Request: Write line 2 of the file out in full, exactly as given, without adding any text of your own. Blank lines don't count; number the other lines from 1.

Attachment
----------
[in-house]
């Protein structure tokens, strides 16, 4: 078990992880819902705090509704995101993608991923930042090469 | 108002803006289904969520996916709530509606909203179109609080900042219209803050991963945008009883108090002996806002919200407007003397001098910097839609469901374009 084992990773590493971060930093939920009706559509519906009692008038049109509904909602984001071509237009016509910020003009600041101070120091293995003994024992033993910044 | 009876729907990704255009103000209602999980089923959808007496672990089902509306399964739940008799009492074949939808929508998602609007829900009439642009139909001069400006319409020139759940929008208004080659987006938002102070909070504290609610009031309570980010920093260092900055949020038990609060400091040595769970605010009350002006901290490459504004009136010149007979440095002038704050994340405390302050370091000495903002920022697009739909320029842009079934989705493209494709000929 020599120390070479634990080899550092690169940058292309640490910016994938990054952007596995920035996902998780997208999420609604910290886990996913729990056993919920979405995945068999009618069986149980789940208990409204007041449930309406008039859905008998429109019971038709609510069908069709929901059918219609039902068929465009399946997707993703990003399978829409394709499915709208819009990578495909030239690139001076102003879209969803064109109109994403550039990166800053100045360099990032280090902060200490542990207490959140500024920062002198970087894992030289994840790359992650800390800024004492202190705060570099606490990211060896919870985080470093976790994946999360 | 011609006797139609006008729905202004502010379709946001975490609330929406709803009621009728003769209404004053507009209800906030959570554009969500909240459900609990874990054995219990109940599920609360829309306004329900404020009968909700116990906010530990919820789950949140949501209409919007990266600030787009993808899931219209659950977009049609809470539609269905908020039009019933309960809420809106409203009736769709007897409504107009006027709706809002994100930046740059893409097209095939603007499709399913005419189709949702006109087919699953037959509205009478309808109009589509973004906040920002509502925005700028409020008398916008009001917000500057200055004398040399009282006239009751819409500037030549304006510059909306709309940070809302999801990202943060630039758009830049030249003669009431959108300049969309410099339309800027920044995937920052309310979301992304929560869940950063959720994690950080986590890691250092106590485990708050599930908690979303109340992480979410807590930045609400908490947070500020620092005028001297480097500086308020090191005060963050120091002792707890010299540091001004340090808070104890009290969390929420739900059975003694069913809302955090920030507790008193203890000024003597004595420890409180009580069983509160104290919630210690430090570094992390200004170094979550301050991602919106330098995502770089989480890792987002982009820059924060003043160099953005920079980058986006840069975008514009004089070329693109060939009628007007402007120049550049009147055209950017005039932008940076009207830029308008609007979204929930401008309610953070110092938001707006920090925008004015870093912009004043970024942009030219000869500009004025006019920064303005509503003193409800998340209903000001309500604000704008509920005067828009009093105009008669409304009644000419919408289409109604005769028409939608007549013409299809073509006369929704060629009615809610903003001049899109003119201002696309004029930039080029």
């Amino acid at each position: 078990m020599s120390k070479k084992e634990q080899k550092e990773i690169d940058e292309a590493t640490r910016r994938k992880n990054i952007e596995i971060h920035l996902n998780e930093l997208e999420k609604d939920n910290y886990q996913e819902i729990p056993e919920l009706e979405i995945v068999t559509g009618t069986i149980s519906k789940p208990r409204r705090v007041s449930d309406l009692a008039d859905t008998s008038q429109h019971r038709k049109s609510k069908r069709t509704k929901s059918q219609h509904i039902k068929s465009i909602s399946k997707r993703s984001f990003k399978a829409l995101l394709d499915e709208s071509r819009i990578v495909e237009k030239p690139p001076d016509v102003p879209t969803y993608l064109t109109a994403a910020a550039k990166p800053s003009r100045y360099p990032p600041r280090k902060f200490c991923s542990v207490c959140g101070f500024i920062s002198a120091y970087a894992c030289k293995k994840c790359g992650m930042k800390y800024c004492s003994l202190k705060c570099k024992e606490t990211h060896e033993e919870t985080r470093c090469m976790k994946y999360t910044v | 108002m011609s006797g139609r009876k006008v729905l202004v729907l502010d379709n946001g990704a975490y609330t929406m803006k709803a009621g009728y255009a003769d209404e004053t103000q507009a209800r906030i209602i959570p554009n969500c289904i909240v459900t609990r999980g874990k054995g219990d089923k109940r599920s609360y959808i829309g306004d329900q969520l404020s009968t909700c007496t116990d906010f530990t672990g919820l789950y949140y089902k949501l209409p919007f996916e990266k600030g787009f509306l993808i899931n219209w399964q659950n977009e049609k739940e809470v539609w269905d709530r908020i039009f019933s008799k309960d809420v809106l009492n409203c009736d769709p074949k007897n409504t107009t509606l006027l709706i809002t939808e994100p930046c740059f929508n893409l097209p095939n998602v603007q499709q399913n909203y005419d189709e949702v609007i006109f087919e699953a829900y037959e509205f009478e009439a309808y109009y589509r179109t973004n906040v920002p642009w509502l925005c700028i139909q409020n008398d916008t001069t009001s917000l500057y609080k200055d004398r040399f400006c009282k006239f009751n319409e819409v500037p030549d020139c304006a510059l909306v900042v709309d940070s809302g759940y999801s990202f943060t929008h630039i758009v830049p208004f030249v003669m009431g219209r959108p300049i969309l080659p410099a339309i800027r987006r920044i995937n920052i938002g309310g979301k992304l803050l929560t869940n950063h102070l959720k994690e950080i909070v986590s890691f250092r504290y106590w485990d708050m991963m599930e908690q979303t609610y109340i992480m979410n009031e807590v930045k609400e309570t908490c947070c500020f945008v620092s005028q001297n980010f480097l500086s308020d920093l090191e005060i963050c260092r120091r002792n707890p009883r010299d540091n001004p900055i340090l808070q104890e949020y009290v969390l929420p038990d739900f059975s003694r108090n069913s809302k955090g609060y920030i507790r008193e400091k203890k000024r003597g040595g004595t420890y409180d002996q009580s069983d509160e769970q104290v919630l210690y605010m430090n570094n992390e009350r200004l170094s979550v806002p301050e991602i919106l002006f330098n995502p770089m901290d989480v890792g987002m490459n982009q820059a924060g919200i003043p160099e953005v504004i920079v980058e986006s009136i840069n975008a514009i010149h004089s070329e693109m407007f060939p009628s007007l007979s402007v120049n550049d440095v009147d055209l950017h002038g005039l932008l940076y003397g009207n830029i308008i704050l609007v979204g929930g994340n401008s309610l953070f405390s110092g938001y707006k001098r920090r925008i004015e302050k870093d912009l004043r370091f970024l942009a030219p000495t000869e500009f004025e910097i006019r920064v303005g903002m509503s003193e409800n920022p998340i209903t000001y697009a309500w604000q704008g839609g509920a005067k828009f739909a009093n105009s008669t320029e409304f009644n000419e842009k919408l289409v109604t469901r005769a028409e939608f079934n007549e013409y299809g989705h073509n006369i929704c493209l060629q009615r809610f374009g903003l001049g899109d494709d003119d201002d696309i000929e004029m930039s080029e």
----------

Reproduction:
């Protein structure tokens, strides 16, 4: 078990992880819902705090509704995101993608991923930042090469 | 108002803006289904969520996916709530509606909203179109609080900042219209803050991963945008009883108090002996806002919200407007003397001098910097839609469901374009 084992990773590493971060930093939920009706559509519906009692008038049109509904909602984001071509237009016509910020003009600041101070120091293995003994024992033993910044 | 009876729907990704255009103000209602999980089923959808007496672990089902509306399964739940008799009492074949939808929508998602609007829900009439642009139909001069400006319409020139759940929008208004080659987006938002102070909070504290609610009031309570980010920093260092900055949020038990609060400091040595769970605010009350002006901290490459504004009136010149007979440095002038704050994340405390302050370091000495903002920022697009739909320029842009079934989705493209494709000929 020599120390070479634990080899550092690169940058292309640490910016994938990054952007596995920035996902998780997208999420609604910290886990996913729990056993919920979405995945068999009618069986149980789940208990409204007041449930309406008039859905008998429109019971038709609510069908069709929901059918219609039902068929465009399946997707993703990003399978829409394709499915709208819009990578495909030239690139001076102003879209969803064109109109994403550039990166800053100045360099990032280090902060200490542990207490959140500024920062002198970087894992030289994840790359992650800390800024004492202190705060570099606490990211060896919870985080470093976790994946999360 | 011609006797139609006008729905202004502010379709946001975490609330929406709803009621009728003769209404004053507009209800906030959570554009969500909240459900609990874990054995219990109940599920609360829309306004329900404020009968909700116990906010530990919820789950949140949501209409919007990266600030787009993808899931219209659950977009049609809470539609269905908020039009019933309960809420809106409203009736769709007897409504107009006027709706809002994100930046740059893409097209095939603007499709399913005419189709949702006109087919699953037959509205009478309808109009589509973004906040920002509502925005700028409020008398916008009001917000500057200055004398040399009282006239009751819409500037030549304006510059909306709309940070809302999801990202943060630039758009830049030249003669009431959108300049969309410099339309800027920044995937920052309310979301992304929560869940950063959720994690950080986590890691250092106590485990708050599930908690979303109340992480979410807590930045609400908490947070500020620092005028001297480097500086308020090191005060963050120091002792707890010299540091001004340090808070104890009290969390929420739900059975003694069913809302955090920030507790008193203890000024003597004595420890409180009580069983509160104290919630210690430090570094992390200004170094979550301050991602919106330098995502770089989480890792987002982009820059924060003043160099953005920079980058986006840069975008514009004089070329693109060939009628007007402007120049550049009147055209950017005039932008940076009207830029308008609007979204929930401008309610953070110092938001707006920090925008004015870093912009004043970024942009030219000869500009004025006019920064303005509503003193409800998340209903000001309500604000704008509920005067828009009093105009008669409304009644000419919408289409109604005769028409939608007549013409299809073509006369929704060629009615809610903003001049899109003119201002696309004029930039080029």